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An Approach and Selection to Medical Malpractice Cases

While plaintiffs in tort trials win slightly more often that not (about 52%), the success rate for medical malpractice plaintiffs is relatively abysmal. In those cases, studies have found that defendants prevail somewhere between 73%-81% of the time. It may be that there is something fundamentally different between medical malpractice cases and other types of personal injury. Whatever the reason, the lesson for practitioners is the need to choose your cases wisely.

Medical Malpractice CasesJane Muir and Hector Lombana suggest that every lawyer ask herself two fundamental questions at the outset of a potential case: “Who cares?” and “So what?” Rather than the callousness that the questions might suggest, these initial inquiries ensure that both attorney and client embark on an appropriate course of action with their eyes wide open.

Who Cares: Evaluate the client and the injury: are you appalled by what happened? Will a jury be emotionally invested in righting this wrong? Will a jury feel strongly enough to wade through mountains of expert evidence?

So What: What are the damages available? What are the chances of prevailing? Medical malpractice cases require a significant amount of time and money, and if the injury is not truly debilitating, taking the case to trial may not be a wise choice.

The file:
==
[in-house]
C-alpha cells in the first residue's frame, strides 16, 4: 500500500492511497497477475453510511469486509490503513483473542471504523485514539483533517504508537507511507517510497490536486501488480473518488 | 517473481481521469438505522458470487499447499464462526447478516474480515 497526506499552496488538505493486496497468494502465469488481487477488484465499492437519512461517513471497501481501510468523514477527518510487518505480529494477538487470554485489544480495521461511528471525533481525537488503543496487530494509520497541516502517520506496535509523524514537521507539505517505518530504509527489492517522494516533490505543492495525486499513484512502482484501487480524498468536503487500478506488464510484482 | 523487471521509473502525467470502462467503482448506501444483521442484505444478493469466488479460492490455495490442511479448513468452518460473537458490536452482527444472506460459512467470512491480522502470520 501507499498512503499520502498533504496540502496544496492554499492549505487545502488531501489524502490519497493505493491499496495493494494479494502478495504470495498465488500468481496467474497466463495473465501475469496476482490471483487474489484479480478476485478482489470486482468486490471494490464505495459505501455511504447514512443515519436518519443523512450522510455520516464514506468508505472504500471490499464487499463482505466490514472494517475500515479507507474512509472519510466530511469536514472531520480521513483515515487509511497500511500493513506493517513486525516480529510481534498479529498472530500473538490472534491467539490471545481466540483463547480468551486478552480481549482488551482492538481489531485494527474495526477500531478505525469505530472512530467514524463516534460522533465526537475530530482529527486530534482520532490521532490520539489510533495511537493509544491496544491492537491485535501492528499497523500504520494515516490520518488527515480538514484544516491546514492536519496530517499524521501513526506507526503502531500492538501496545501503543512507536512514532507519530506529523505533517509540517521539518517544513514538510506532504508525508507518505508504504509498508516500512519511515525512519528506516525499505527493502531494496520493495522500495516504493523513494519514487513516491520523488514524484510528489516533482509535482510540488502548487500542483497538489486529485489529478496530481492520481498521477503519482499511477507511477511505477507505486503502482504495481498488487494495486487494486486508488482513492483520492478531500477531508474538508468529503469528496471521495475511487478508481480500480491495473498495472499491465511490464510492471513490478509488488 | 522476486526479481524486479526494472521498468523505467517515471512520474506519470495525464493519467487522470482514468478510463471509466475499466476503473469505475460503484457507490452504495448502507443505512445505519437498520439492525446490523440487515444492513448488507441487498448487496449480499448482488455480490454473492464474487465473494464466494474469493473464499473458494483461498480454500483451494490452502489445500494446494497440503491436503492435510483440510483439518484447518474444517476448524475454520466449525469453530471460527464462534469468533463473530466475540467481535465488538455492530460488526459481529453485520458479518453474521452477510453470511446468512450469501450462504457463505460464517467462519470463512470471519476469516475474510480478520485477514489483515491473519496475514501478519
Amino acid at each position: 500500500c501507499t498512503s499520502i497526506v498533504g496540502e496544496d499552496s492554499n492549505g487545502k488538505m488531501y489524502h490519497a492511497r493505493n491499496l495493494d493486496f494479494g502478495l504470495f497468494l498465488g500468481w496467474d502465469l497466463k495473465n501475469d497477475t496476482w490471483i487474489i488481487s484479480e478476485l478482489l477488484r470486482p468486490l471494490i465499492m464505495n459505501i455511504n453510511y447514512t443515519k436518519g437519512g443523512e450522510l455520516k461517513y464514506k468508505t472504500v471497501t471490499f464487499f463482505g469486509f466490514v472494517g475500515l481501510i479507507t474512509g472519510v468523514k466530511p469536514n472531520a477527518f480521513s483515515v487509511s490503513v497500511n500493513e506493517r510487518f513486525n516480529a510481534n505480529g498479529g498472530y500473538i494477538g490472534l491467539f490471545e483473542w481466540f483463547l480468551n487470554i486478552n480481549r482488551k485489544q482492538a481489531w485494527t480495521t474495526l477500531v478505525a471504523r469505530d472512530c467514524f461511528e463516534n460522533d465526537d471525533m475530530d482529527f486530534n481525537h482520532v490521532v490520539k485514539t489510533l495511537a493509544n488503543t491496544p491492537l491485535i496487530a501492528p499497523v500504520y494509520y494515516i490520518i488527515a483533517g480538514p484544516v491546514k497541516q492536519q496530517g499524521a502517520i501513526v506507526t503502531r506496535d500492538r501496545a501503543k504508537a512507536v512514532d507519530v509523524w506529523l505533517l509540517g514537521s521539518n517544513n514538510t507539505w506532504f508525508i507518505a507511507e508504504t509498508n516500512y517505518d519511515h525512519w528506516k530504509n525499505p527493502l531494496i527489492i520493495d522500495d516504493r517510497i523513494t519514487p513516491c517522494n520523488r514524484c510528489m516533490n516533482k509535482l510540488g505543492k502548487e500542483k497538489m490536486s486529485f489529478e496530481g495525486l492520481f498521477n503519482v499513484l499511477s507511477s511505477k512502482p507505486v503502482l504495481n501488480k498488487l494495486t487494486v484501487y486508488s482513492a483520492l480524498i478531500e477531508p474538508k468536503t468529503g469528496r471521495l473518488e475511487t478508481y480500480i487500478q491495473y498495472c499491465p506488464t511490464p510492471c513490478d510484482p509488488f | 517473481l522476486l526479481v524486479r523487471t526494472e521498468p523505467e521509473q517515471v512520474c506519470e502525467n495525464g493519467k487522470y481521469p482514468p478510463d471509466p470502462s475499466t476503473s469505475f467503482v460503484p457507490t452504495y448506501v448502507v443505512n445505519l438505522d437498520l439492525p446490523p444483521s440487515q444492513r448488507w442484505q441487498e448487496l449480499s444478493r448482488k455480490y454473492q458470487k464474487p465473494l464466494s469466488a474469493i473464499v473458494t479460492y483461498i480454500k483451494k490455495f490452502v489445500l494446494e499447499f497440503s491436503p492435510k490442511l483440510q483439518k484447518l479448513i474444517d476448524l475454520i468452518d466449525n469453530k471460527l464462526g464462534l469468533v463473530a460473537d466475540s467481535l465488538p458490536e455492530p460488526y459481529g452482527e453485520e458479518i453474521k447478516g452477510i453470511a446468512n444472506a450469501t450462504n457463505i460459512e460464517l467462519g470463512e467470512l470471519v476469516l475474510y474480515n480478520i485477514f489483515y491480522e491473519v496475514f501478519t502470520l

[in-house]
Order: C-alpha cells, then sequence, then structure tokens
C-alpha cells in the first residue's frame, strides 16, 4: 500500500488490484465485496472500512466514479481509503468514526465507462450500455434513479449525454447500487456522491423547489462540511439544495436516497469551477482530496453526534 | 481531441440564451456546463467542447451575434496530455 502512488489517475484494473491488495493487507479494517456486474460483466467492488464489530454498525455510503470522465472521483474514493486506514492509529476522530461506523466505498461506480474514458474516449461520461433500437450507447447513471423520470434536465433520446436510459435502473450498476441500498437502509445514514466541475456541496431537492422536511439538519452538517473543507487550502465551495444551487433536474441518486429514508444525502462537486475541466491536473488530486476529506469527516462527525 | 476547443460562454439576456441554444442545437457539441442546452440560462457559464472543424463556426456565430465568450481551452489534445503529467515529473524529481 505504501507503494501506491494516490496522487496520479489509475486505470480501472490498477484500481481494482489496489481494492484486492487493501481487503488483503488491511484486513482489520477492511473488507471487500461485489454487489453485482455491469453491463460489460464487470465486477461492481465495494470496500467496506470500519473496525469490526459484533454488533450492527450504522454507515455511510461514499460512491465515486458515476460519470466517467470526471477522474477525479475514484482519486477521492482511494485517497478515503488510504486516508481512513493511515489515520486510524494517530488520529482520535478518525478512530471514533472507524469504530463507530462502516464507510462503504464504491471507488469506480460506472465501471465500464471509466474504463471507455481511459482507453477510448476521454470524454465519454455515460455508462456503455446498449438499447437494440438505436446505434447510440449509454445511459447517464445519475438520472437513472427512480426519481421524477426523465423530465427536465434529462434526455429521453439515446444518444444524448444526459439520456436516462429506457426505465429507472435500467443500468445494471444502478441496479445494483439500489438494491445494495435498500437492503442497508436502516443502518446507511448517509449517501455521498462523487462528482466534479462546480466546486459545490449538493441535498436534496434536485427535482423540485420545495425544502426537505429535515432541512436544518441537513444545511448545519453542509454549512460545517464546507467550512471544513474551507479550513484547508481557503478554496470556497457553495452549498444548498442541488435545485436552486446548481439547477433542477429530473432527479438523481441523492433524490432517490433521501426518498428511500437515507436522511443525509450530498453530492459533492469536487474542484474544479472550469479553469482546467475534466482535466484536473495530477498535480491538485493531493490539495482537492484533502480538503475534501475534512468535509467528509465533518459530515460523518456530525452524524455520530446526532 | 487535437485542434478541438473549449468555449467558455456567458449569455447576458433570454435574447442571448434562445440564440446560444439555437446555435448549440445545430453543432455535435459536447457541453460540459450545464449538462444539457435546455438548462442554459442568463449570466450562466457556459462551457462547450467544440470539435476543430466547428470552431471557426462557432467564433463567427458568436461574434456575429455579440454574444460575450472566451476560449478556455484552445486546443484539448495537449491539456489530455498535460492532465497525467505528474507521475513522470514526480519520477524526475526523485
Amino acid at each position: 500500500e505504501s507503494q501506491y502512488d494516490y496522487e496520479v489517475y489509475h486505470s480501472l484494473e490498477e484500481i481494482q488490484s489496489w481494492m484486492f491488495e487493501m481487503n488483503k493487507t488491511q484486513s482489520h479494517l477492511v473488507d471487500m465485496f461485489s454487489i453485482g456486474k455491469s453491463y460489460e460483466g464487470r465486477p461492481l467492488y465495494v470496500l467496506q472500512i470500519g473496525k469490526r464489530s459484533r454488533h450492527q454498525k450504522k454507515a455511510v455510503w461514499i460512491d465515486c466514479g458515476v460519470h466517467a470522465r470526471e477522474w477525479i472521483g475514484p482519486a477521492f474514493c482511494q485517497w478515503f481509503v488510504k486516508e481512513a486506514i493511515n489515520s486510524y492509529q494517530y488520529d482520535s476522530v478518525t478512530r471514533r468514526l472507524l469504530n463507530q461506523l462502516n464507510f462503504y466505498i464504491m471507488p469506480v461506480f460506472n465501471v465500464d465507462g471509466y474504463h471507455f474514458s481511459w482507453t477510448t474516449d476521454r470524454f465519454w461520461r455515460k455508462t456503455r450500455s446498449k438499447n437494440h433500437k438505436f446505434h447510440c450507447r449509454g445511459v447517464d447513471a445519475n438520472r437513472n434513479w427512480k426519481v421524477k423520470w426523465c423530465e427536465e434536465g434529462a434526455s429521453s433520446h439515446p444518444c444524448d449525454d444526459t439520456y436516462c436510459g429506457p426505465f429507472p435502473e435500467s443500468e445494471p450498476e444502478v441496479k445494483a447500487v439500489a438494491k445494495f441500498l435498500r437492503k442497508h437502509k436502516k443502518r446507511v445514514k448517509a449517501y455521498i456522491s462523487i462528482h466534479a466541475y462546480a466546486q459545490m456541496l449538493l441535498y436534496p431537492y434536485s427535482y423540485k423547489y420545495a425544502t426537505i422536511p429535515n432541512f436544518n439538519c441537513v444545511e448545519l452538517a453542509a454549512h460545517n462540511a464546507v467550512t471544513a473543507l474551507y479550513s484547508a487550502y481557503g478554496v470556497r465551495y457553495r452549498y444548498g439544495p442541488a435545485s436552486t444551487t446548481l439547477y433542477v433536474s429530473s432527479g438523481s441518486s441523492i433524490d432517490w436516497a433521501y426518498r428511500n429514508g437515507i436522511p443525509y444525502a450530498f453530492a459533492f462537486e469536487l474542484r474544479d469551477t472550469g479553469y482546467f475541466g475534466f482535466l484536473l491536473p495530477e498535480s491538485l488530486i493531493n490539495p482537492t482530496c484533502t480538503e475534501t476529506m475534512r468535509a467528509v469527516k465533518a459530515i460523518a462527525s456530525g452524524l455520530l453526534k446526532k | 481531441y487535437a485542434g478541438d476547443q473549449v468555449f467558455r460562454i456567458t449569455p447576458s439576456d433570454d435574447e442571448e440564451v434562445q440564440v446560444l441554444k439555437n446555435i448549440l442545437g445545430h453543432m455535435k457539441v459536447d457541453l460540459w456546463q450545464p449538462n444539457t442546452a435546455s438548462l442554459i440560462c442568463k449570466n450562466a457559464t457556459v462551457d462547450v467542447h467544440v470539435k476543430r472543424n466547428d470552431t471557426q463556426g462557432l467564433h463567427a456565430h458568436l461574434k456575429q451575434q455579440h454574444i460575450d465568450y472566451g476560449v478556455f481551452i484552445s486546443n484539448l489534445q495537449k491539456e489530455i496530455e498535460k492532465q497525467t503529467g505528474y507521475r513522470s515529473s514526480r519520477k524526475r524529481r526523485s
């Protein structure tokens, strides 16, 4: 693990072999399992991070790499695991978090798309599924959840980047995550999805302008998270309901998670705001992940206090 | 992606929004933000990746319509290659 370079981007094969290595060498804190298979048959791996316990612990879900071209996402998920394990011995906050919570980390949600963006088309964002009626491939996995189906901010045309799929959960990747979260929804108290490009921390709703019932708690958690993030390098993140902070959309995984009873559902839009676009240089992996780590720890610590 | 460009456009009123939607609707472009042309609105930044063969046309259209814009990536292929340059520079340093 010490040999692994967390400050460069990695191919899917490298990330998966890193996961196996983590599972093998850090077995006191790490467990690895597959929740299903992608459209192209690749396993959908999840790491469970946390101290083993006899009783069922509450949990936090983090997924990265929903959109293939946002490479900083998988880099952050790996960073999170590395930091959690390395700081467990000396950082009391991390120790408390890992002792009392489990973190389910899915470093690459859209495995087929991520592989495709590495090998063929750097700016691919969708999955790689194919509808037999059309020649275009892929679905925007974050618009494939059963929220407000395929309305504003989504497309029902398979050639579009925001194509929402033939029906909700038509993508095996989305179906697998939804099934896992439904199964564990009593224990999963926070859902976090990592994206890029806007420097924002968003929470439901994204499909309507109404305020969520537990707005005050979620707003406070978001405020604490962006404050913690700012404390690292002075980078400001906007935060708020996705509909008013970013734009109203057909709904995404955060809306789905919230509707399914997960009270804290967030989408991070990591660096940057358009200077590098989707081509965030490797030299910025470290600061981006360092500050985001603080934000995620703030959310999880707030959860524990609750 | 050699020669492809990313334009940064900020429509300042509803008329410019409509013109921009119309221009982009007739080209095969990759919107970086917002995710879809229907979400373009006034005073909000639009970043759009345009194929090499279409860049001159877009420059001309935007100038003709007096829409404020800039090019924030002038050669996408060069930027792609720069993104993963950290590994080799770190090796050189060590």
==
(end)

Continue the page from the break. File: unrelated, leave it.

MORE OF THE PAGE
When the potential claimants and defendants have been identified, the final concern before accepting a malpractice case is whether the statute of limitations or statute of repose is distant enough to complete the investigations required pre-suit. The critical moment is the date the alleged malpractice occurred or alternatively the date the claimant came to learn of the malpractice. Determining this date will inform you as to whether selecting the case would force you to race to beat the clock and complete exhaustive pre-suit notice and investigation requirements. To avoid the sprint it is advisable to file a Petition for Extension of Time under Section 766.104(2) of the Florida Statutes, which tolls the time to file a Notice of Intent by 90 days. Doing so will ensure a careful investigation and, in the event you choose not to continue the representation, will allow the claimant ample time to obtain another attorney’s help. 

Because few malpractice cases statistically are won at trial, when dealing with case selection practical concerns prevail over legal and procedural issues. “Who cares?” and “So what?” are the two questions that will protect an attorney from making a poor choice in selecting a case. “Who cares?” is the question to ask yourself about the injury and the damages. If you are not appalled by the injury, the case is not likely worth taking. “So what?” is the question to ask about the claimant. If the claimant is not someone for whom the injury is truly debilitating physically and psychologically, then the case is still not a good choice. Both questions must have answers for an attorney to consider accepting a medical malpractice case.

In some cases if an individual cannot afford an attorney, here’s some tips and ideas how you can get help.